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Advice on my Table finish

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  • Advice on my Table finish

    So this picture shows 5 coats of Targets EM2000.

    I figured after a few coats it would go away but it has not. Wherever there is a tiny knot or imperfection it seems the finish won’t coat it. Now a have a few of these “Wells”.

    do I leave it or is there a trick to getting rid of them?

    Click image for larger version

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    Click image for larger version

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  • #2

    Re: Advice on my Table finish

    really no experience to offer, however if the holes are very small, could a few small drops of SuperGlue be applied?

    fill the void with SG, allow to dry, and then apply the finish.

    providing the glue stays below the surface (concave opposed to convex/proud) then the finish will have something to build up upon.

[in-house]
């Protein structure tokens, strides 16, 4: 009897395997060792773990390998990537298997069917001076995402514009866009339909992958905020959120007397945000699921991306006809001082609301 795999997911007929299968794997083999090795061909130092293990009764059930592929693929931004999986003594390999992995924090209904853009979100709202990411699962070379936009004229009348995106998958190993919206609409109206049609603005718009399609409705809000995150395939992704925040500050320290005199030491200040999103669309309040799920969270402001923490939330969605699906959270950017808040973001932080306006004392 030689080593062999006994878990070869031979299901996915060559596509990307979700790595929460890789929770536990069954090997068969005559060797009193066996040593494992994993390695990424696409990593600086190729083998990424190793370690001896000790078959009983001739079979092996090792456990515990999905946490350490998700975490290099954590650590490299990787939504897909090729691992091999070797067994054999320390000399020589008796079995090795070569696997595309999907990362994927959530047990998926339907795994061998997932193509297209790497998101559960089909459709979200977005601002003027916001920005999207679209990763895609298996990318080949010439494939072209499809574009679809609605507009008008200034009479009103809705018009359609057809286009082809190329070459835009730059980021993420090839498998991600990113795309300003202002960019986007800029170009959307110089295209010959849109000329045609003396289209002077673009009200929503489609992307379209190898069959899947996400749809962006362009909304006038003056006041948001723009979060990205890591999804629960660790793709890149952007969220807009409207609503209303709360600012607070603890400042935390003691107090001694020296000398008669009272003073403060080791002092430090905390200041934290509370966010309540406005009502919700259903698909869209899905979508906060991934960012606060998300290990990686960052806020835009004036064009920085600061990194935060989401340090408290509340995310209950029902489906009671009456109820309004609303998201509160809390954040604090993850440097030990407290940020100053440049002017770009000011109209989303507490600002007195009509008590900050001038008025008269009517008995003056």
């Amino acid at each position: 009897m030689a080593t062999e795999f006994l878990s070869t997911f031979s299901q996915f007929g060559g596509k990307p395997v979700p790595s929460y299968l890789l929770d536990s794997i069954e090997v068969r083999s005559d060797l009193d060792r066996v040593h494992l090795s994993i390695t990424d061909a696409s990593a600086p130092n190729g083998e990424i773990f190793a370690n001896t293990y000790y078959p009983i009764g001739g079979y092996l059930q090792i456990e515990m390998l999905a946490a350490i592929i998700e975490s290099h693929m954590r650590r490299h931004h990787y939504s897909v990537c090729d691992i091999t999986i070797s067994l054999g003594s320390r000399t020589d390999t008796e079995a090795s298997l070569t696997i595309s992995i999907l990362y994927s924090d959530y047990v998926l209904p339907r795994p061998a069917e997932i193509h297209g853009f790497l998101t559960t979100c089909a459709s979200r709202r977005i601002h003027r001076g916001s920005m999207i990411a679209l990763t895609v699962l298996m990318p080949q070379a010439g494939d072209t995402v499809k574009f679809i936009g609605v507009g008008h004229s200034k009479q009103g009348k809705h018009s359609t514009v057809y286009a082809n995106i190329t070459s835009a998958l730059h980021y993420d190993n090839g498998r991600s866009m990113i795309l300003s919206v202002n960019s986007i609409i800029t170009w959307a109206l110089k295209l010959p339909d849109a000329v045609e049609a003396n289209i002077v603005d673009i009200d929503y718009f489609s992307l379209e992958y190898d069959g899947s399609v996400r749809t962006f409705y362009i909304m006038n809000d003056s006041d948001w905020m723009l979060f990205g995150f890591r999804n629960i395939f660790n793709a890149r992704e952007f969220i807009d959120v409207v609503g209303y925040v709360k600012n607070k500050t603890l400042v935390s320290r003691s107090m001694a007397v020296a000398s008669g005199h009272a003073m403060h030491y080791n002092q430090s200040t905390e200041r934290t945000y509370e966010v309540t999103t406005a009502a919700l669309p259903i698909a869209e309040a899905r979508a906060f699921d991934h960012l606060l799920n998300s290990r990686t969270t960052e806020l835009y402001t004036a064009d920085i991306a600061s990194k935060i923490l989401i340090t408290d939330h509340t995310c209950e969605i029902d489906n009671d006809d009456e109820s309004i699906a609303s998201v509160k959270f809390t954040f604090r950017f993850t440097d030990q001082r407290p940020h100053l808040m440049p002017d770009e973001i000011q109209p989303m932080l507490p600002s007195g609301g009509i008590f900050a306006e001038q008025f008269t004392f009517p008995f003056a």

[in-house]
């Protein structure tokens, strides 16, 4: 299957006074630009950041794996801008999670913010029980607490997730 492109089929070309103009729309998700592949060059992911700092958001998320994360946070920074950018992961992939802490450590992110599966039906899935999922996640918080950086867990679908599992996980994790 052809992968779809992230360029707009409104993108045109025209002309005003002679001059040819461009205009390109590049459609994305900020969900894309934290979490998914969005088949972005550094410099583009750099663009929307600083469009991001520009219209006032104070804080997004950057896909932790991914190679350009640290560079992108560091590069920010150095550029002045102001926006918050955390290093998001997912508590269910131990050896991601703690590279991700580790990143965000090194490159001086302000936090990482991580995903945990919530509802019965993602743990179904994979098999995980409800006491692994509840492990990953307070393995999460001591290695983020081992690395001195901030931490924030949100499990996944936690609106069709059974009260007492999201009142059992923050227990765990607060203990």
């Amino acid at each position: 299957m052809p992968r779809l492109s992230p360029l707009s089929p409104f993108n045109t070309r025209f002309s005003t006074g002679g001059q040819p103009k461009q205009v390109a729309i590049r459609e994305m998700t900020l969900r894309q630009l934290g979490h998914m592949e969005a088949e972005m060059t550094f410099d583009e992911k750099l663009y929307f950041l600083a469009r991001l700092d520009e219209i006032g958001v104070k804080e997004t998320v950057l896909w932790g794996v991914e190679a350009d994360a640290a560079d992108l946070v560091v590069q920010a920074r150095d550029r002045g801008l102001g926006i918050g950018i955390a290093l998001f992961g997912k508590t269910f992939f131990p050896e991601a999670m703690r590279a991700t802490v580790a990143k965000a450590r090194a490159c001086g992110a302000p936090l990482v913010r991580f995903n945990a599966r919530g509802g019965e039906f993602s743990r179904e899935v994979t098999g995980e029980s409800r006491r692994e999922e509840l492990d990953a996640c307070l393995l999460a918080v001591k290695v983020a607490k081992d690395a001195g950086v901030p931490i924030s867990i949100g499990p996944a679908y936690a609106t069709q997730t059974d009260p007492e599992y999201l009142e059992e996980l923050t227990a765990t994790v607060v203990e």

[insert something witty here]

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    • #3

      Re: Advice on my Table finish

      Peter, simplest approach is to use a small dropper and drip some of the EM2000 into the void. I have found it best to do several applications and build up the finish. If you get air bubbles just prick with a pin or toothpick. I usually build up until there is a slight positive feature, then when fully dried (I usually leave for 48hrs with a fan very gently wafting over it) sand it back along with the rest of the top and apply a final coat. Sometimes it helps to dilute the finish. This seems to lower the effects of surface tension and lessen the frustration from sags, settling and air bubbles.